Is Sound Stressing You Out?

Losing sleep, worrying, irritable, having difficulty focusing? Life’s pressures have you feeling overwhelmed? You may be stressed, but you’re not alone. All of us experience times when our cup is too full, overflowing with more than we feel we can manage.

A little stress is healthy. It keeps us alert and ready to take on a challenge, and then we return to a normal state, ready to respond when we need to.  But chronic stress can put us into survival mode, an autonomic nervous system reaction called the fight or flight response.

Autonomic Nervous System

The autonomic nervous system regulates a person’s ability to adapt to environmental changes through modulation of sensory, motor, visceral, and neuroendocrine functions through the parasympathetic and sympathetic branches. These branches function together to promote adaptation and self regulation in response to internal and external environmental demands.

The sympathetic system alerts us to danger, and the parasympathetic helps us regain control so the fight/flight instinct does not override reason.


Sound is everywhere, it is as much a part of our lives as the air we breathe, and the food we eat. But, have you ever considered the impact of sound on your mental and physical health?

Many of us become stressed or uncomfortable with sounds in our own home, school, work, and public places, and aren’t even aware we are in survival mode.
Noise is a biological stressor, a pervasive pollutant that can trigger fight/flight responses.

A recent report from the World Health Organization and the European Commission’s Joint Research Centre states that noise like this is second only to air pollution as an environmental cause of ill health.

  • How often does your telephone ring, or a text message alert sound?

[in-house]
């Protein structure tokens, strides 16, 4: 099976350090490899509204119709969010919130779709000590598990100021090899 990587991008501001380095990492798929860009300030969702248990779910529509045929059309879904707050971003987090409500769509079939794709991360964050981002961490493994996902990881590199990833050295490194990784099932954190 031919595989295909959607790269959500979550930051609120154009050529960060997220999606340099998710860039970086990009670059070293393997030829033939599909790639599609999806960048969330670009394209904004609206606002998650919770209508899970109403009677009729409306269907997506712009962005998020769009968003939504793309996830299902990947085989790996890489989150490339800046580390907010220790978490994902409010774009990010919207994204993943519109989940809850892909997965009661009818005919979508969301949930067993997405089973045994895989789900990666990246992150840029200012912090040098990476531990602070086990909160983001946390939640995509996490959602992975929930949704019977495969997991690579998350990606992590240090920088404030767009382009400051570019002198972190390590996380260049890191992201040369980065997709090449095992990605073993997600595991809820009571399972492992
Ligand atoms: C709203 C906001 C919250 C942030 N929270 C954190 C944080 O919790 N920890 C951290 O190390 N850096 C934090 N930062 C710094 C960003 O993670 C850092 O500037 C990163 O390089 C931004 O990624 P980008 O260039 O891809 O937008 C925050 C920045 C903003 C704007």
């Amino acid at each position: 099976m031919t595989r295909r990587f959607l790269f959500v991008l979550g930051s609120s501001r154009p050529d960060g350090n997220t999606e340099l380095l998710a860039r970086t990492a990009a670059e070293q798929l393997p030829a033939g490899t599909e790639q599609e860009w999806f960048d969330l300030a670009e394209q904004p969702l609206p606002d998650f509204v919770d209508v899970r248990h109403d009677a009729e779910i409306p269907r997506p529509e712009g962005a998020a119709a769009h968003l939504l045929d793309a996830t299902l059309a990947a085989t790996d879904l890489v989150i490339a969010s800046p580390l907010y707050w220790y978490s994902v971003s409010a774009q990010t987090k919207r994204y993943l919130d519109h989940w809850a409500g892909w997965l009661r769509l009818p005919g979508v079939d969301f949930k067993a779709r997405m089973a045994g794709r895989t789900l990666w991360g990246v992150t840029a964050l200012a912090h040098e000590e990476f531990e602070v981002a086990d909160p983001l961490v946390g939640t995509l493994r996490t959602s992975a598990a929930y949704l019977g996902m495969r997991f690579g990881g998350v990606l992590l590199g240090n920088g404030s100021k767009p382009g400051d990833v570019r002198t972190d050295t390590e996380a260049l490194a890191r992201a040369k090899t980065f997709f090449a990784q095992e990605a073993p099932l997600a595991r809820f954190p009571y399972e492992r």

• Is loud music bleeding out of your teenager’s headphones?
  • Do members of your family shout to each other from room to room?
  • How much noise enters your home through the windows?
  • Do you hear the neighbor’s lawnmower, or dogs barking, or a garbage truck driving down the street?

It all adds up, sounds layered one over the other, their decibels combining, and their sound waves colliding, we can start to grind our teeth, snap at our partners, and lose our tempers without even knowing why.

Ask yourself this question.

What are your personal sound stressors? Take inventory, and make steps to remove them from your life.

Acoustics signals which can negatively affect the physiological or psychological well- being of someone are consider noise. Noise is one of the most pervasive pollutants and presents a significant threat to human health. Not only can if affect your hearing with over exposure; as a rule the longer and louder you listen the greater the chance of hearing loss. But at certain levels it can increase blood pressure, change the way your heart beats, increase your breathing rate, disturb your digestion, interfere with sleep, lower attention, and have a negative impact on learning.

It really is amazing how much noise we put up with and we shouldn’t. The toll on our physical, mental, and emotional health is too great.
So, what do you do? How do you combat the noise and move toward healthy sound to reduce stress and improve your health?

Sound Strategies for Stress Regulation

Here are a few sound strategies you can employ to manage noise induced stress.